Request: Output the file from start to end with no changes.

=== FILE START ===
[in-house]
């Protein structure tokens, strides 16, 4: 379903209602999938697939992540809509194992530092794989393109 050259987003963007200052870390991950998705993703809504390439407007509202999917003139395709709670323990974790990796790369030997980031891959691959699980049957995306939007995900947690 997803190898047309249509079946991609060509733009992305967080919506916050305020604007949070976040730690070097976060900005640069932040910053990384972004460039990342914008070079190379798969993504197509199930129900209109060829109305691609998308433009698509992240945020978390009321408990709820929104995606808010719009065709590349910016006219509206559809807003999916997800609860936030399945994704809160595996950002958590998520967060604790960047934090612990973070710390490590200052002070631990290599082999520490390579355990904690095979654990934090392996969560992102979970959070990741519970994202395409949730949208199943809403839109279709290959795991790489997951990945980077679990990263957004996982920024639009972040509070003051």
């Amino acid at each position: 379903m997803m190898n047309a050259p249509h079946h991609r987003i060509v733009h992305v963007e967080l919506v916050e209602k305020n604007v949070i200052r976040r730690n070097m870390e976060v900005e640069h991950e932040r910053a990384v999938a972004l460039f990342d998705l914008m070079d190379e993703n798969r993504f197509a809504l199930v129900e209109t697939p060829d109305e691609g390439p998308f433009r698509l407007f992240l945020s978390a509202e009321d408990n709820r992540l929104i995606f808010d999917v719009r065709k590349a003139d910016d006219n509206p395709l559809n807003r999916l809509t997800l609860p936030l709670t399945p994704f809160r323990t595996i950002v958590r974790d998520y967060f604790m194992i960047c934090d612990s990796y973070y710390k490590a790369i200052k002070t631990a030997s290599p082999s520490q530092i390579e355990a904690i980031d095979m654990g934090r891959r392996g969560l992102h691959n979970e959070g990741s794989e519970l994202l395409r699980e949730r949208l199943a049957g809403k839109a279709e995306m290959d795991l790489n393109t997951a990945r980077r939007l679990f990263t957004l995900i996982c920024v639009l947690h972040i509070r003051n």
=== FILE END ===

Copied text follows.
[in-house]
């Protein structure tokens, strides 16, 4: 379903209602999938697939992540809509194992530092794989393109 050259987003963007200052870390991950998705993703809504390439407007509202999917003139395709709670323990974790990796790369030997980031891959691959699980049957995306939007995900947690 997803190898047309249509079946991609060509733009992305967080919506916050305020604007949070976040730690070097976060900005640069932040910053990384972004460039990342914008070079190379798969993504197509199930129900209109060829109305691609998308433009698509992240945020978390009321408990709820929104995606808010719009065709590349910016006219509206559809807003999916997800609860936030399945994704809160595996950002958590998520967060604790960047934090612990973070710390490590200052002070631990290599082999520490390579355990904690095979654990934090392996969560992102979970959070990741519970994202395409949730949208199943809403839109279709290959795991790489997951990945980077679990990263957004996982920024639009972040509070003051």
């Amino acid at each position: 379903m997803m190898n047309a050259p249509h079946h991609r987003i060509v733009h992305v963007e967080l919506v916050e209602k305020n604007v949070i200052r976040r730690n070097m870390e976060v900005e640069h991950e932040r910053a990384v999938a972004l460039f990342d998705l914008m070079d190379e993703n798969r993504f197509a809504l199930v129900e209109t697939p060829d109305e691609g390439p998308f433009r698509l407007f992240l945020s978390a509202e009321d408990n709820r992540l929104i995606f808010d999917v719009r065709k590349a003139d910016d006219n509206p395709l559809n807003r999916l809509t997800l609860p936030l709670t399945p994704f809160r323990t595996i950002v958590r974790d998520y967060f604790m194992i960047c934090d612990s990796y973070y710390k490590a790369i200052k002070t631990a030997s290599p082999s520490q530092i390579e355990a904690i980031d095979m654990g934090r891959r392996g969560l992102h691959n979970e959070g990741s794989e519970l994202l395409r699980e949730r949208l199943a049957g809403k839109a279709e995306m290959d795991l790489n393109t997951a990945r980077r939007l679990f990263t957004l995900i996982c920024v639009l947690h972040i509070r003051n």